<24. Rd1 Kg7 25. h4> I got this far in my solution calculation, but did not anticipate <25...Qg6>
I was hoping for 25... Qe5? 26. Rd7+ Kh8 27. Qf7 when play might continue 27...Rxg3+ 28. Kf1! (Not 28. fxg3? Qxg3+ 29. Kf1! Qf3+ 30. Kg1 Qg3+ 31. Kf1 Qf3+ 32. Kg1 Qg3+ = with a draw by repetition).
<26. Qe7+ Kh6 27. Qxc5 Qxe4 28. Rd6!>
This is the only clear winning move here. Did we have to see this to solve the Sunday puzzle? I wonder if Meier calculated this far ahead before playing 21. Nxe6!!
<28...Qf3 29. Qe5 Kg6 30. Qe6 Rg7 31. c4> to (+2.21 @ 25 depth).
This move (31. c4) is apparently winning, but much stronger is the Fritz suggestion 31. Rd5! (+4.05 @ 25 depth) threatening 32. Rg5+! .
<31...Qf5 32. Qe8+> Fritz indicates this is the strongest continuation, and Meier shows outstanding technique in bringing home the full point after <32...Kh6 33. Kg2 b5 34. Rd5 Qg6 35. Qe3+ Kh7 36. cxb5 axb5 37. Rxb5 Rd7 38. Qf3 Kh6 39. a4 1-0>
|Sep-06-15|| ||Jimfromprovidence: Good comments.
Learned why both 22...Qxc5 and 25...Qe5 do not work.
FWIW, 31 Rd5!? looks like a good alternative to the text.
click for larger view
|Sep-06-15|| ||dfcx: material is even. black's knight and rook are pinned in the C file.|
white can play 21.Nxe6.
Black definitely won't play 21...Nxe6 22.Rxc8+, that left the other choice
21...fxe6 22.Rxc5 22...Rxc5 23.Qxe6+ Kf8 (Kd8?? 24.Rd1+ Kc7 25.Rc7+ Kb8 26.Qb8 wins).
24.Rd1 Kg7 25.Rd7+ Kh8 and it's getting complicated. I don't see how white can win or even draw from here.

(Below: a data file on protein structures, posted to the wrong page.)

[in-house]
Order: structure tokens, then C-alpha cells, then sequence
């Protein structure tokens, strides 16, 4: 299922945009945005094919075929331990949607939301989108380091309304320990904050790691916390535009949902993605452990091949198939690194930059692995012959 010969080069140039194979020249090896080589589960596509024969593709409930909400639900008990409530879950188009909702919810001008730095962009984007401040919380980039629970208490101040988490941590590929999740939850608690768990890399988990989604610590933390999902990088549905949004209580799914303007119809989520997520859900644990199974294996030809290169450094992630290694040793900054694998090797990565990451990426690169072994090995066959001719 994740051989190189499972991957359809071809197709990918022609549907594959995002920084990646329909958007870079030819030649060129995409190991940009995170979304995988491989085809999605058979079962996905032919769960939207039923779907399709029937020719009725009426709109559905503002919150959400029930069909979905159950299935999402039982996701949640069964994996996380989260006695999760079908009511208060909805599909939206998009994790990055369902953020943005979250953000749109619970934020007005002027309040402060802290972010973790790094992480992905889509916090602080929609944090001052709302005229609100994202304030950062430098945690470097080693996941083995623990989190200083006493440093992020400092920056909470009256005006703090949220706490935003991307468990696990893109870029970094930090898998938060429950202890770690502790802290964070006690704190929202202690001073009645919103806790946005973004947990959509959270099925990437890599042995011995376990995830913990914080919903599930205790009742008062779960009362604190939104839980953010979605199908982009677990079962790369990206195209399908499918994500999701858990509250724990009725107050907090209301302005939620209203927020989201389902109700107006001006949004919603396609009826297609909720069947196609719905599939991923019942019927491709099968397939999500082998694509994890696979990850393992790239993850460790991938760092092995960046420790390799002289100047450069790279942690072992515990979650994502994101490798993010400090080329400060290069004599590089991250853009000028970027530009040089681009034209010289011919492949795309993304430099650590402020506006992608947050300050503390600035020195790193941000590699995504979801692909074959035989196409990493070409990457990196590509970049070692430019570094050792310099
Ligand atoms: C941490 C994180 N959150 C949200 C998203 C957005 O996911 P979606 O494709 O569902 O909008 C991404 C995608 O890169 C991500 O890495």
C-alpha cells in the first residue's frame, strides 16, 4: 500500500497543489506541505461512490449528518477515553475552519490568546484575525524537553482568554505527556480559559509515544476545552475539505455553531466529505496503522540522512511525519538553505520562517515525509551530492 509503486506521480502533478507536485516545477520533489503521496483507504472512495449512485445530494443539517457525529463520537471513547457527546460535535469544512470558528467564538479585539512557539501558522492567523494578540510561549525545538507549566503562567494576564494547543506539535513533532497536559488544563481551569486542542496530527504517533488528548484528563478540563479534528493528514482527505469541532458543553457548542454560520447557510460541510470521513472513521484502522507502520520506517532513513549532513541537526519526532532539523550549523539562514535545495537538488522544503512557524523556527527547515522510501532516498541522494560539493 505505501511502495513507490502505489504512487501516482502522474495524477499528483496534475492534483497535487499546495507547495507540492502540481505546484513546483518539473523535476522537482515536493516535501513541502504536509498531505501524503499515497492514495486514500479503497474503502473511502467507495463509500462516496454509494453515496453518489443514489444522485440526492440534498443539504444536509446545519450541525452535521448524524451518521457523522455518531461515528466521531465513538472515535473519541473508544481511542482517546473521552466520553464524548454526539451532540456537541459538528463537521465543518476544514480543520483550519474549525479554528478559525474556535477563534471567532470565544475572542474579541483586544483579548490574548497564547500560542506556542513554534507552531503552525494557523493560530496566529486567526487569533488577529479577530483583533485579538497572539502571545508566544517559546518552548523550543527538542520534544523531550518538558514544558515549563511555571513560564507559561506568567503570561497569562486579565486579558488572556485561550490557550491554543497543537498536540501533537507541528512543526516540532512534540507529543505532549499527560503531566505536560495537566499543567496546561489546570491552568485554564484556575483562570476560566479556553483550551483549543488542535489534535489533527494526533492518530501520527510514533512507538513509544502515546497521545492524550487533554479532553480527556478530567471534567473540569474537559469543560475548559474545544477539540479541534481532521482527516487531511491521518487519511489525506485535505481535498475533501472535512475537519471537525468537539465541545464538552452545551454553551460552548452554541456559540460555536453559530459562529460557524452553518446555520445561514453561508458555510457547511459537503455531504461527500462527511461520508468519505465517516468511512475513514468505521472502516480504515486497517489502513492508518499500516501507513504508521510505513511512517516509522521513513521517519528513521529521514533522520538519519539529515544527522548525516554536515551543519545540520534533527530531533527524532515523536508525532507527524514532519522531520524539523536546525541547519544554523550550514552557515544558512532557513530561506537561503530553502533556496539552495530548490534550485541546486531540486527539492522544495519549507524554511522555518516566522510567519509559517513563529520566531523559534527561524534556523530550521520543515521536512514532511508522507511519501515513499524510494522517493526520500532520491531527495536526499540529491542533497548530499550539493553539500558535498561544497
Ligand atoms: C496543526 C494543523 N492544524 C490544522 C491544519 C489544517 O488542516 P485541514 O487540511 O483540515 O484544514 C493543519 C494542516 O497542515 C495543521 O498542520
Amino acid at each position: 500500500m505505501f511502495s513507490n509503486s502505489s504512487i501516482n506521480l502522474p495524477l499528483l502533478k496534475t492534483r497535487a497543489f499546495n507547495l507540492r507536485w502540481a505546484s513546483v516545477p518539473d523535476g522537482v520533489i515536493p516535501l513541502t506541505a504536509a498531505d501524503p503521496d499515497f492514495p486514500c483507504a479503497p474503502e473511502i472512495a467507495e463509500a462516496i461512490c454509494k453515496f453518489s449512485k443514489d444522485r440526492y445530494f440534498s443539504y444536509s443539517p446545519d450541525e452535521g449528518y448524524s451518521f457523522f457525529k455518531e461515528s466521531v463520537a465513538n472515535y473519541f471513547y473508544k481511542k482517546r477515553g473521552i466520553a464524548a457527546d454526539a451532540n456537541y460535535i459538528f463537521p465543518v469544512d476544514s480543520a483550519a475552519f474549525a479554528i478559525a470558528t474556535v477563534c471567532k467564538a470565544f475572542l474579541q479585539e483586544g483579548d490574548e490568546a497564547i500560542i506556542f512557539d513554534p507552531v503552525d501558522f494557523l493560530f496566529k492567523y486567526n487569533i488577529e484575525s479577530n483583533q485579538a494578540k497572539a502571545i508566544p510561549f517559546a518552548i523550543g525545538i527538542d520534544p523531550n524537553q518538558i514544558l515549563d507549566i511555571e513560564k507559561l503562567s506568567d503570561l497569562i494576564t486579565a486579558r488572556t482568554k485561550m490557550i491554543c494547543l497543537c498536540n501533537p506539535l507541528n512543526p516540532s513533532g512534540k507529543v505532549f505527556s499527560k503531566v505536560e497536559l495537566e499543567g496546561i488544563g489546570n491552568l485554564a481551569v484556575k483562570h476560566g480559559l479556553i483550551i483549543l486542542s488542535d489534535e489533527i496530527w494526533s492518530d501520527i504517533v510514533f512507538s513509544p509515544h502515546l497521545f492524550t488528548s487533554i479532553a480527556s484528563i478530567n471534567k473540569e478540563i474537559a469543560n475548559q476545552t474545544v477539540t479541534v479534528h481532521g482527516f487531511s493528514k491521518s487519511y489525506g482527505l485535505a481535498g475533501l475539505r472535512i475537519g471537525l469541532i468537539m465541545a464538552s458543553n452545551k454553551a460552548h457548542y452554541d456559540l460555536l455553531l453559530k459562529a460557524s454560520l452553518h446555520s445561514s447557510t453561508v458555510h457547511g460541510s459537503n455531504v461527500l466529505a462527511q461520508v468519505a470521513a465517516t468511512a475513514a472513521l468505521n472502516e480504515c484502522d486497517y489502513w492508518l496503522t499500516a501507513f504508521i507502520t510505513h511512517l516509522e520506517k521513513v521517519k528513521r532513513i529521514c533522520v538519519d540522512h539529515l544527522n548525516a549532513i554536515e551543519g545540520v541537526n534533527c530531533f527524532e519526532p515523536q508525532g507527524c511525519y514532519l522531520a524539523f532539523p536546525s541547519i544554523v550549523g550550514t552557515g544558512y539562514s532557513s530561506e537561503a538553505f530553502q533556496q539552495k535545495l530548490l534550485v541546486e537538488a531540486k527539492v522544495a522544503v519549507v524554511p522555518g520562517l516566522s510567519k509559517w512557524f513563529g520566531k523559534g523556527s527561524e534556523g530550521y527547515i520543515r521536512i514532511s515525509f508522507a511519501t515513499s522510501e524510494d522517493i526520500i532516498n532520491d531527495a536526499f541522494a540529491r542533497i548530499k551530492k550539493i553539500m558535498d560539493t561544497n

|Sep-06-15|| ||dfcx: Ouch, missed 25.h4!, I was close.|
|Sep-06-15|| ||BOSTER: < triangulation: After 22...Qxc5 23.Qxe6+>.
Black'd play 23..Qe7 and offer any rook, and he'd play ending without two pawns.|
|Sep-06-15|| ||agb2002: The material is identical.
The rook on c4 x-rays the rook on c8 which is defenseless. The white queen and knight converge on e6. These details lead to consider 21.Nxe6:
A) 21... Nxe6 22.Rxc8+ wins the exchange and a pawn with a won position.
B) 21... fxe6 22.Rxc5
B.1) 22... Qcx5 23.Qxe6+ Kf8 (else 24.Qxg8+ or 25.Qxc8+ winning two pawns at least) 24.Qxf6+ Ke8 25.Qe6+ Kf8 26.Rd1 (threatens 27.Rd5 and 27.Rd7)
B.1.a) 26... Qc6 27.Rd6 Qe8 28.Qf5+ delivers mate or wins the queen for the rook + - [Q+3P vs 2R].
B.1.b) 26... Qxc3 27.Qf5+ Ke8 (27... Ke7 28.Rd7+ Ke8 29.Qf7#; 27... Kg7 28.Rd7+ Kh6(8) 29.Q(R)h7#) 28.Rd7 Rg7 29.Rxg7 Qxg7 30.Qxc8+ Ke(f)7 31.Qxb7+ and 32.Qxg7 + - [3P].
B.2) 22... Rxc5 23.Qxe6+
B.2.a) 23... Kd8 24.Rd1+ Kc7 25.Rd7+ Kb8 (25... Kc8 26.Rg7+ Kb8 27.Qxg8+ Rc8 28.Rxg5 Rxg8 29.Rxg8+ wins) 26.Qb6 and mate soon.
B.2.b) 23... Kf8 24.Qd6+ (24.Rd1 Kg7 25.Rd7+ Kh7 26.Qe7 Rg7 looks losing for White) 24... Kg7 25.f4 Qg6 (25... Rc6 26.Qd7+ wins) 26.Qxc5 or 26.f5 recovers the rook and wins one pawn at least.
C) 21... Qe5 22.Ng7+ wins a pawn at least (22... Rxg7 23.Qxc8+ Ke7 24.Qxc5+ wins).
|Sep-06-15|| ||whiteshark: <25.h4!> is indeed the insane part as it disconnects ♖c5-♕g5 link, when 25...Qe5 will face 26.Rd7+ followed by 27.Qf7.|
|Sep-06-15|| ||Once: Sunday delivers its usual dose of sobering humility. I got the first couple of moves but nowhere near the solution.|
Excellent puzzle, way above my paygrade. It is Monday tomorrow, isn't it?
|Sep-06-15|| ||An Englishman: Good Afternoon: Thanks for solving the 22...Qxc5 puzzle. 26.Rd1 is such a hard move to find because it's so very quiet and unassuming.|
|Sep-06-15|| ||Mendrys: I did get the first few moves up to 24. Rd1 but don't give myself full credit as I didn't calculate what may happen after 22. Qxc5 nor did I see up to 24. h4!. That being said this is the type of combination that I can see myself playing during a game. With a Queen staring the opposing King in the face and the relative incoordination of the black pieces a draw should be had at a minimum. |
A difficult puzzle but certainly not one where I would say "Wow, there's no way I would have even considered the text move."